The Importance of Autophagy for Mitochondria

Mitochondria are the powerplants of the cell, bacteria-like entities that produce chemical stores of energy to power cellular processes. The accumulation of damaged mitochondria is thought to cause a fair portion of degenerative aging, and differences in the ability of mitochondria to resist damage appear to play an important role in determining variation in life span between similar species.

Autophagy is one of the processes by which damaged mitochondria are removed from consideration, in this case by destroying them and freeing up the materials for recycling. Autophagy also removes other damaged cell components and unwanted metabolic byproducts. Mitochondria-specific autophagy is often called mitophagy or macromitophagy, and a large pile of evidence suggests that it is this aspect of autophagy that is most responsible for the association between increased levels of autophagy and increased longevity in a range of laboratory species and different methods of life extension.

At some point in the near future, development will be underway in earnest on drugs to boost autophagy. Here researchers add more evidence to considerations of autophagy and longevity while examining mitophagy in yeast under calorie restriction (CR), a well-known method of life extension:

In this study, we provide the first evidence that selective macroautophagic mitochondrial removal plays a pivotal role in longevity extension by a CR diet in chronologically aging yeast; such a diet was implemented by culturing yeast cells in a nutrient-rich medium initially containing low (0.2%) concentration of glucose, a fermentable carbon source. It should be emphasized that under these longevity-extending CR conditions yeast cells are not starving but undergo an extensive remodeling of their metabolism in order to match the level of ATP produced under longevity-shortening non-CR conditions.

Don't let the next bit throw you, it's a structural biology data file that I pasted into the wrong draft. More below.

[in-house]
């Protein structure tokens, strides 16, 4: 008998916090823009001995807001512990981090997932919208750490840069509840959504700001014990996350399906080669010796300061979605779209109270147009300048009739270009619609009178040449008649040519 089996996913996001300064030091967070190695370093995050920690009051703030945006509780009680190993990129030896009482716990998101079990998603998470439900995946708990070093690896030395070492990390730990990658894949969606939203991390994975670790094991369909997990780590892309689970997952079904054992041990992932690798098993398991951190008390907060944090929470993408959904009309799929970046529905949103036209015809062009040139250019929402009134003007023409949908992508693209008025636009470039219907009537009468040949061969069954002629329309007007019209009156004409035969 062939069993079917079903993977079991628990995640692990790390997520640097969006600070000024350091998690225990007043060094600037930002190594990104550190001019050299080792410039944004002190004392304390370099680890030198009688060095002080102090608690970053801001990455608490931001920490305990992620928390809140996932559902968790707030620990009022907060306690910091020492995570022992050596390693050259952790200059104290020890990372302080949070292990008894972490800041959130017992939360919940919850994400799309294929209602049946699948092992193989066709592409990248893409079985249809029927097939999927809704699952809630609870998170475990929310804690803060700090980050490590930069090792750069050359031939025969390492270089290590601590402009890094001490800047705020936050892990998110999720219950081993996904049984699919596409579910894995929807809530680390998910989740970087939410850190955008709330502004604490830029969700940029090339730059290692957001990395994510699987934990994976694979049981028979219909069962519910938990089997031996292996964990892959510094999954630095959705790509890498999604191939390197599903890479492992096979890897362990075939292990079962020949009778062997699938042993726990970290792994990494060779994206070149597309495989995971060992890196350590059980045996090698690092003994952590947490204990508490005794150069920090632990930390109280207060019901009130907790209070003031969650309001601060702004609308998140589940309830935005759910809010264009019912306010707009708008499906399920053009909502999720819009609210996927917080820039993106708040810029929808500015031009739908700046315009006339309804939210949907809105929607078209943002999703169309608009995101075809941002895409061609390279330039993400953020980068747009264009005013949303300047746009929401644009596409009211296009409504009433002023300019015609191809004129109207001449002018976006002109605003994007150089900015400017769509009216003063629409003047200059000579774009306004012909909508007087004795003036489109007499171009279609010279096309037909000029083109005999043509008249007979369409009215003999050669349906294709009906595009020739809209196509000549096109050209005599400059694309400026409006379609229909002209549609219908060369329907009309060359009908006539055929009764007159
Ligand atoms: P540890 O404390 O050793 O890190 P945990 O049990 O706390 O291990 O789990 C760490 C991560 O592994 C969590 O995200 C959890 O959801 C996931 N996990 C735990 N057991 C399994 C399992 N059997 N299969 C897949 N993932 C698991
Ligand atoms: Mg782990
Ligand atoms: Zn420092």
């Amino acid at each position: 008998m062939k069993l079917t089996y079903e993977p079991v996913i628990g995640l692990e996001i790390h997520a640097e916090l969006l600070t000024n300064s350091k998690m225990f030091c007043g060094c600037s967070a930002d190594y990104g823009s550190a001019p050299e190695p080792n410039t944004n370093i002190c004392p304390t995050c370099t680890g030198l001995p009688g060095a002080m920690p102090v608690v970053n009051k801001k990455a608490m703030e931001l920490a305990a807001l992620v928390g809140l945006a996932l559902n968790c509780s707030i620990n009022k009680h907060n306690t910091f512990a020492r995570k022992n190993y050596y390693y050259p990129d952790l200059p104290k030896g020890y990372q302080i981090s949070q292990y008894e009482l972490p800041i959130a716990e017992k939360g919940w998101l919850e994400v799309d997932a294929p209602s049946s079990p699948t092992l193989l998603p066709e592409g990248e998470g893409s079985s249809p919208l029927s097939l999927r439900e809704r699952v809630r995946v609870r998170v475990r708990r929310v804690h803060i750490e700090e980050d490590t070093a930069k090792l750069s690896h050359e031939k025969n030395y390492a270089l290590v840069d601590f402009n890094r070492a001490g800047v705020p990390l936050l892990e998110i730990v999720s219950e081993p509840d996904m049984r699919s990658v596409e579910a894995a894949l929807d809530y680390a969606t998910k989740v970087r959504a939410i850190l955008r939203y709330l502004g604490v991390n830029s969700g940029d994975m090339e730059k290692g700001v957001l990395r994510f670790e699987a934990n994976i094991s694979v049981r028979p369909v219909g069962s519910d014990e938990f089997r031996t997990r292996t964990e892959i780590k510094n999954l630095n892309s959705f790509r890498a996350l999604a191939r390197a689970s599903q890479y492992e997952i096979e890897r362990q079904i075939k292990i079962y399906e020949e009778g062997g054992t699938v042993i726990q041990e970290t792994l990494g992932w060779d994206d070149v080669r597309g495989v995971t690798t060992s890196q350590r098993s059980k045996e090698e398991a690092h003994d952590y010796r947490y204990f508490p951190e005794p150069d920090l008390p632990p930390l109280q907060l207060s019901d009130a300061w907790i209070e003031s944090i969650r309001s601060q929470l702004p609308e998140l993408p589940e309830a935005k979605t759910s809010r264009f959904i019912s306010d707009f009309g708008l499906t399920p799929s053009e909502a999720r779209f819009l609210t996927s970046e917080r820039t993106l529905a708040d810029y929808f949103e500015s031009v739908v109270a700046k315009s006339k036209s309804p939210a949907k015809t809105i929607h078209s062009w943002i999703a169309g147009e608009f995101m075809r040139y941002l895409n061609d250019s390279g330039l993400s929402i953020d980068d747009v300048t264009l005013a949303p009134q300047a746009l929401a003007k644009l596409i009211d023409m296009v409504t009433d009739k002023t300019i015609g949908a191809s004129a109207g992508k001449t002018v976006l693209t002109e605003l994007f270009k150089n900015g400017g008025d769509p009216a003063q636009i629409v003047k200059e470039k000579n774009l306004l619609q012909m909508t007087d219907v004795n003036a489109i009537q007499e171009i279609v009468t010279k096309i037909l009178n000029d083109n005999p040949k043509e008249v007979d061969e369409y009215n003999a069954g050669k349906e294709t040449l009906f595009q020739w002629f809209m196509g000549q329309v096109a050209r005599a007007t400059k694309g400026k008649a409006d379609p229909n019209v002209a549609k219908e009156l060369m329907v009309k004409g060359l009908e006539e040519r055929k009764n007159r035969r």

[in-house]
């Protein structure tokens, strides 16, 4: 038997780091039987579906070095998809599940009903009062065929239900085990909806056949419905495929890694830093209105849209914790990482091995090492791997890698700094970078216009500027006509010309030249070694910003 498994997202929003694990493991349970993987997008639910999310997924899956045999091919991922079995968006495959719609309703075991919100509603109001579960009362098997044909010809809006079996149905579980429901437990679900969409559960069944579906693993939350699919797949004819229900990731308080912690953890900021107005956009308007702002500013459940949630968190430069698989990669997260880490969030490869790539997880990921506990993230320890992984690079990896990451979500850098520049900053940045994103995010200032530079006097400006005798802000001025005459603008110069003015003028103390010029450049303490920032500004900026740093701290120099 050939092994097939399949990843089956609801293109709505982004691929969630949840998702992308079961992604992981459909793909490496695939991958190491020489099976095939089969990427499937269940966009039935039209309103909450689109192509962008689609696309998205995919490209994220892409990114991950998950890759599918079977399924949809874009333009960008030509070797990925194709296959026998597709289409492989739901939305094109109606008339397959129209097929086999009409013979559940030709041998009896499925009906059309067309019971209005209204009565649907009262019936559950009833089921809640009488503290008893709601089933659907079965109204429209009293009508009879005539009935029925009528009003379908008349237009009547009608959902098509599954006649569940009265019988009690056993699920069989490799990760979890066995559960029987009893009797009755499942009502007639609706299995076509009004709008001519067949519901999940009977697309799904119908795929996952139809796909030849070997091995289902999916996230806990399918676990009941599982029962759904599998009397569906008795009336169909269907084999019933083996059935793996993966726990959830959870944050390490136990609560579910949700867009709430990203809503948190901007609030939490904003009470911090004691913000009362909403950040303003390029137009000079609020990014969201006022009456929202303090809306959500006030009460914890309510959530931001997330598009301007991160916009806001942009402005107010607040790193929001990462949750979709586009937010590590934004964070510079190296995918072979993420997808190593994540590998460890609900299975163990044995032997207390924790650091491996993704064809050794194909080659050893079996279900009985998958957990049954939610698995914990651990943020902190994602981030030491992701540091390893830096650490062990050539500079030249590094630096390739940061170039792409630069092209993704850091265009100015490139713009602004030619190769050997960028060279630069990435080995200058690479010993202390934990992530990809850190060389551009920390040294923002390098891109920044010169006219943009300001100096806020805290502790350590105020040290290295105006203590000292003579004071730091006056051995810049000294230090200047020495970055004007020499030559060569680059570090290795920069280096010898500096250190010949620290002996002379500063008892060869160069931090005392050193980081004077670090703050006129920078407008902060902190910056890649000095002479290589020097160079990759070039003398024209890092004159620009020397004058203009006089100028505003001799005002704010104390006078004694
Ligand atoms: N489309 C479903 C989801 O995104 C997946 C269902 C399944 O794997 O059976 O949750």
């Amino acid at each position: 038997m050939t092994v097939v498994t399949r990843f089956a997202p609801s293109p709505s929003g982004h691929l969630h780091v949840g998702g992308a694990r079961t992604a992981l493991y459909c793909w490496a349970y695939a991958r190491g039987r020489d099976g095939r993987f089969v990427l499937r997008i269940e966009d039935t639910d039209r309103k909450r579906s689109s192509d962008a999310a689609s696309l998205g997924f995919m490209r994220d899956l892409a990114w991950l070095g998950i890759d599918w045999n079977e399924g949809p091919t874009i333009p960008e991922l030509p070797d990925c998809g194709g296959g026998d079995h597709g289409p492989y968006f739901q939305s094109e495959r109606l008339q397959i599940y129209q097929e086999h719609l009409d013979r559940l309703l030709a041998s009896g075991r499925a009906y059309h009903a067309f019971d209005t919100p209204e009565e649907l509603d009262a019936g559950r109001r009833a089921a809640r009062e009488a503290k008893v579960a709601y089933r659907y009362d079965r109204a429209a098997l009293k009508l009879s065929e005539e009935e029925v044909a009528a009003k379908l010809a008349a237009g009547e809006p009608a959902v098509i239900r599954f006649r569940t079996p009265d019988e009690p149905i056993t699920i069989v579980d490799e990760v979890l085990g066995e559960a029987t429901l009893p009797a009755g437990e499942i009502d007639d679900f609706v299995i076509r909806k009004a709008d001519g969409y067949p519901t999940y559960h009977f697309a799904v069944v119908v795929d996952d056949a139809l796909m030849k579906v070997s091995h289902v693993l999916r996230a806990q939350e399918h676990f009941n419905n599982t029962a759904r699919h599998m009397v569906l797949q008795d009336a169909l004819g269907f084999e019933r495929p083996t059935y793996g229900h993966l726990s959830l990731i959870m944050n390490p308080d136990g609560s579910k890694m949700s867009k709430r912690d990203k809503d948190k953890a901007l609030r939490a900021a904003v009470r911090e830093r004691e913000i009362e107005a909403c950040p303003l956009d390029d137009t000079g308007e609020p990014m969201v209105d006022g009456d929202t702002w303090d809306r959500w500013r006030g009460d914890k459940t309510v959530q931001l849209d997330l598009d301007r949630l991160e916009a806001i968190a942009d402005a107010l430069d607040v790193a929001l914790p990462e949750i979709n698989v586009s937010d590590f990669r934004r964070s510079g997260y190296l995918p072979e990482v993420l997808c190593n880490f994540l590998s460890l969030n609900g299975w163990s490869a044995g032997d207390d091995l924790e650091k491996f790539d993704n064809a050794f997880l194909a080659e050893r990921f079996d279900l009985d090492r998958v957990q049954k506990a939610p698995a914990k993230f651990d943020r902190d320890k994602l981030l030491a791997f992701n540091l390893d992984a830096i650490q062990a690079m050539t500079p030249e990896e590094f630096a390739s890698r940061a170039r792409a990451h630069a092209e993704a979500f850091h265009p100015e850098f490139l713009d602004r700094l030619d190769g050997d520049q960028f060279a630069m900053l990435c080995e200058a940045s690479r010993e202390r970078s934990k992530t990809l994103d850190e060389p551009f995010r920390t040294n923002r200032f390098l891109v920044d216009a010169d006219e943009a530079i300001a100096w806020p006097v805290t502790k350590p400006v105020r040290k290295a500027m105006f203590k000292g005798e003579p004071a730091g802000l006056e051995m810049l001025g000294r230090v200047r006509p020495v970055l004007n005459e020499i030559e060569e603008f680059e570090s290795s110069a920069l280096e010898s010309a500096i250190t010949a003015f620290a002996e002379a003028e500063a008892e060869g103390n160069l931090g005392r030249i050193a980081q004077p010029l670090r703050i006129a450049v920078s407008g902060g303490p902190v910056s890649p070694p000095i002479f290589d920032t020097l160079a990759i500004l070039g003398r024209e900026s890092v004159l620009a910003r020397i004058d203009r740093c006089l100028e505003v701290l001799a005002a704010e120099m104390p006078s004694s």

Moreover, our study also reveals that in chronologically aging yeast limited in calorie supply macromitophagy is essential for longevity extension by LCA. This bile acid is a potent anti-aging intervention previously shown to act in synergy with CR to enable a significant further extension of yeast lifespan under CR conditions by modulating so-called "housekeeping" longevity pathways.

In sum, these findings imply that macromitophagy is a longevity assurance process that in chronologically aging yeast underlies the synergistic beneficial effects of anti-aging dietary and pharmacological interventions (i.e., CR and LCA) on lifespan. Our data suggest that macromitophagy can maintain survival of chronologically aging yeast limited in calorie supply by controlling a compendium of vital cellular processes known for their essential roles in defining longevity. [It] is conceivable that in chronologically aging yeast limited in calorie supply macromitophagy selectively eliminates dysfunctional mitochondria impaired in vital mitochondrial functions that define longevity.



I have done a bit of research on autophagy and while it does appear promising I have been unable to find any scientific research or consensus out there on what is the optimal fasting schedule for humans. Intermittent (18 hours or so), 24 or 48 hours fasting, week-long fasting?

Posted by: rum_runner at April 3rd, 2013 11:38 AM

@rum_runner: So far as I know, correct, there is no consensus - not even in animal studies of intermittent fasting. The amount of research on intermittent fasting is small compared to that on straight calorie restriction, so expect to see less certainty on any topic relating to it.

Posted by: Reason at April 3rd, 2013 12:28 PM

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